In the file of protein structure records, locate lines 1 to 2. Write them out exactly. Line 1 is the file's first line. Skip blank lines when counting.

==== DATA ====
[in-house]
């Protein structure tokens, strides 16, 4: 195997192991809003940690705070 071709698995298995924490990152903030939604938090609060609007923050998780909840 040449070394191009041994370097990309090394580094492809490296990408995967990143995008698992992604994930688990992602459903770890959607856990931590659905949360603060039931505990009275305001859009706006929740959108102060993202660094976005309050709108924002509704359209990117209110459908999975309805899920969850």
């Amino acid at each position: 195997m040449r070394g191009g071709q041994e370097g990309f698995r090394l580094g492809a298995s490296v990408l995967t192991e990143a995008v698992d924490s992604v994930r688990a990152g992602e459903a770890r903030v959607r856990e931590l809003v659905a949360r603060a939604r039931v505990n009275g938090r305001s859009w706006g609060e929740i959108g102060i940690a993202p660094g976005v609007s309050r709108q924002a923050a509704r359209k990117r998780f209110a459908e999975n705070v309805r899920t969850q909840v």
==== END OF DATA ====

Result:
[in-house]
């Protein structure tokens, strides 16, 4: 195997192991809003940690705070 071709698995298995924490990152903030939604938090609060609007923050998780909840 040449070394191009041994370097990309090394580094492809490296990408995967990143995008698992992604994930688990992602459903770890959607856990931590659905949360603060039931505990009275305001859009706006929740959108102060993202660094976005309050709108924002509704359209990117209110459908999975309805899920969850």